While the science seems compelling, studies of the glycemic index often produce mixed results. In a 1996 study published by the American Journal of Clinical Nutrition, healthy men who ate a high GI diet for 30 days were less insulin resistant than men who ate a low GI diet. However, their weight did not gain, which is contrary to what most experts expect from high GI food consumption.
In addition, a scientific review of 31 studies inconclusive showed that low GI foods suppress appetite. Of the 31 studies mentioned above, 15 studies showed a higher feeling of satiety in low GI diets, but a majority of 16 studies showed that low GI diets did not relieve appetite.
The Bottom Line
The results aren’t conclusive, but there’s not enough evidence to suggest that avoiding high glycemic index foods is necessary to feel longer, lose weight, or reduce your risk of diabetes. While you shouldn’t ingest excessively high GI foods, you don’t necessarily have to avoid all high GI foods to lose weight.
Myth # 4: High fructose corn syrup makes you fat
Obesity has been on the rise since the 1970s – and so has the use of high fructose corn syrup (HFCS), which some belief is the main ingredient in the obesity epidemic, by the way. Diet experts often recommend skipping foods sweetened with HFCS as part of a healthy diet.
While HFCS is correlated with obesity, several peer-reviewed studies and reviews question many of its purported obesity-causing properties. A report produced by the American Medical Association suggests that consumption of all high-calorie sweeteners, not just HFCS, increased along with total calorie consumption, so HFCS alone is not responsible for the obesity epidemic.
Since the 1970s, obesity has also risen in countries where HFCS is not heavily used, such as Mexico. Conversely, HFCS use has also increased in countries where obesity is not an epidemic, such as South Korea, which has one of the lowest obesity rates in the world.
The Bottom Line
If you want to eat a particular food but are scared because it contains HFCS, don’t stress yourself out. Occasionally a food containing HFCS does not consume fat. What makes you fat is consuming too many calories, regardless of the source. Remember, moderation is key!
Myth # 5: “Eat clean” to lose weight
Here is a common phrase you’ll see in diet magazines: “Eat clean.” By his definition, eating clean has many meanings, but most experts define clean eating as eating superfoods high in micronutrients (such as vitamins) that are not processed and are low in fat and “bad carbohydrates”.
For example, clean eaters often think that organic vegetables, lean meat, legumes, and whole grains are extremely clean, whole foods like hamburgers, fruits, whole milk, and white bread are unclean.
While there are some nice nutrients to cleanse your food, it is not necessarily a better way to lose weight. Clean eaters often ignore the golden principle of weight loss: weight loss occurs with a caloric deficit, regardless of the source of the calories. If you eat excess calories while eating clean, you will gain weight.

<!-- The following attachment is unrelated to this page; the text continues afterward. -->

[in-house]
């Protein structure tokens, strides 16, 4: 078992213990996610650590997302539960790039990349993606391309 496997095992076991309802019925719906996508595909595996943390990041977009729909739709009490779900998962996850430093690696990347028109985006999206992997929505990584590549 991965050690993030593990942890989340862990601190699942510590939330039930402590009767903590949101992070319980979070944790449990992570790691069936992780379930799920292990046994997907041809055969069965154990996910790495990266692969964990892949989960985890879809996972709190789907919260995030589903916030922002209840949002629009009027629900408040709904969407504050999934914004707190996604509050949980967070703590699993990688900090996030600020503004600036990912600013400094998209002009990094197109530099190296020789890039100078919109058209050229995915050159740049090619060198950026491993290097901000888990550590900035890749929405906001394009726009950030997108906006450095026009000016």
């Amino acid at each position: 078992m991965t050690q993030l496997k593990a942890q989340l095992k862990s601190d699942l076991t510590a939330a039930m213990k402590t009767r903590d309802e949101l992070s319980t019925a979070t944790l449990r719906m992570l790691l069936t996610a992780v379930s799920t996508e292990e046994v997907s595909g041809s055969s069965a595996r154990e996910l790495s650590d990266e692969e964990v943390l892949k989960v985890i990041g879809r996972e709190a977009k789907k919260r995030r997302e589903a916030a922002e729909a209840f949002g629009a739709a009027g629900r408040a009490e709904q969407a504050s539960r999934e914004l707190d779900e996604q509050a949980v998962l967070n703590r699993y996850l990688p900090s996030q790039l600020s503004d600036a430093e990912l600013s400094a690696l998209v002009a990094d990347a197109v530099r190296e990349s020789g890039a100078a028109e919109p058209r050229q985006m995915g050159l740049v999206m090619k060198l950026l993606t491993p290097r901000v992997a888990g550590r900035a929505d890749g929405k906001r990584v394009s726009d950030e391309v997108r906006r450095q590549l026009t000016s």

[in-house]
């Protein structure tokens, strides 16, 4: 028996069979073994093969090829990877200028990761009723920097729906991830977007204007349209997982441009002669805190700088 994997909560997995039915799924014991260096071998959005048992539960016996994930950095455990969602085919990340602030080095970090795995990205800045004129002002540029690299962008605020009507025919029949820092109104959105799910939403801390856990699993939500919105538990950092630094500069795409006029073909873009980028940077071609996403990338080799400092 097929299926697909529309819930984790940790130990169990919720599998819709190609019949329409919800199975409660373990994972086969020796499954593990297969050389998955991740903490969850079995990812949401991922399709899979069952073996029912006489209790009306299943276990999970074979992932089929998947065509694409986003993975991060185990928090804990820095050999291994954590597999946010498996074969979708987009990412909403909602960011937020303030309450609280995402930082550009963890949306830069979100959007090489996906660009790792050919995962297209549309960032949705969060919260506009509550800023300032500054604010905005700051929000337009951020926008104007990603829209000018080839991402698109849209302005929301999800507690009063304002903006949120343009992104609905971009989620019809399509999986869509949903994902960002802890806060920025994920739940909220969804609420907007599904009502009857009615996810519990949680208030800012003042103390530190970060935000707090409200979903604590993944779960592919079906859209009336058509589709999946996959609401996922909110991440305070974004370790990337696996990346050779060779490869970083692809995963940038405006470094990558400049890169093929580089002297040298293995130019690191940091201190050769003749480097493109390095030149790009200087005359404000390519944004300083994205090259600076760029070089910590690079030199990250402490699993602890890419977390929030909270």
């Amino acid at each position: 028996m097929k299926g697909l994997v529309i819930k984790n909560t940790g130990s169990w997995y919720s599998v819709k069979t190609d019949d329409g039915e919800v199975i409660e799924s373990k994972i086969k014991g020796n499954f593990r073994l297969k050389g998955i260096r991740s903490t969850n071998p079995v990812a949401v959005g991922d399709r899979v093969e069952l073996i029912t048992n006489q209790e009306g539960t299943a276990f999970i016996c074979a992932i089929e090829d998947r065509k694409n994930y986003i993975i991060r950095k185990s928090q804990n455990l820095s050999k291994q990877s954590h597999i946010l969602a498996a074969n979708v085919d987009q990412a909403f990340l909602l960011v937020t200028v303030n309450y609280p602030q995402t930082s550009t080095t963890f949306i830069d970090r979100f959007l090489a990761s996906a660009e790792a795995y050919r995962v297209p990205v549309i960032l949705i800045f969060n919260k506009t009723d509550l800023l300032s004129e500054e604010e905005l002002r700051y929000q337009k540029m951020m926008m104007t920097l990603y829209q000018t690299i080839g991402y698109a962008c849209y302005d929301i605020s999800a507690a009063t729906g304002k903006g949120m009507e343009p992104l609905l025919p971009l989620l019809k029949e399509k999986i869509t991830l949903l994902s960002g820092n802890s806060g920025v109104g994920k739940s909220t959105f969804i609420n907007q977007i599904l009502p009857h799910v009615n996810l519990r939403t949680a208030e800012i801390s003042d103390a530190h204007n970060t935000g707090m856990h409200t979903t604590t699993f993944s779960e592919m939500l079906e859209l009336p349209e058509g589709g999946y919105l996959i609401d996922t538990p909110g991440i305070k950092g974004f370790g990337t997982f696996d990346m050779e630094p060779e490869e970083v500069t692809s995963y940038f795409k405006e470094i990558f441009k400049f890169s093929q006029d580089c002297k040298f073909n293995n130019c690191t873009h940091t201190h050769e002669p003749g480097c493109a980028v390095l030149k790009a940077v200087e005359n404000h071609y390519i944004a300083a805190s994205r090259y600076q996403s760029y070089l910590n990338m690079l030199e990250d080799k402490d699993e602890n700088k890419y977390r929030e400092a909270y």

It should be noted, however, that while you can gain weight with any type of excess calories, clean and healthy eating advocates eating more unprocessed foods that contain more vitamins and minerals and less of the bad stuff (like excess fat, salt, and sugar).
There is also the problem that clean eating dictates rigid eating habits. A 2001 study published in the journal Appetite associated higher body mass index (BMI) with people who followed a rigid diet or tried to diet without being flexible.
Line Eating clean alone won’t help you lose weight if you eat too many calories. You need to monitor your caloric intake just like you would with processed foods. Focus on eating mainly minimally processed, micronutrient-rich foods while monitoring your caloric intake for better health and weight loss success.
If you can add a serving of ice cream or chips to the mixture, do so in moderation, but only if it fits your calorie goals. Eating half a cup of ice cream once or twice a week is okay; Eating half a pint of ice cream in one serving is not okay.
Diet magazines, websites, and even diet experts often over-complicate diets, when in fact simply eating a controlled calorie diet made up mostly of healthy foods can help you achieve your weight loss goals. There is no need to manipulate your metabolism, fear certain foods, or plan your meals.
If you’re struggling to lose weight, check your calorie count first – you’re probably eating too much or too little. Of course, exercise is also important, and most effective weight loss plans require regular exercise combined with eating healthy meals as a way to stay fit while maintaining the weight.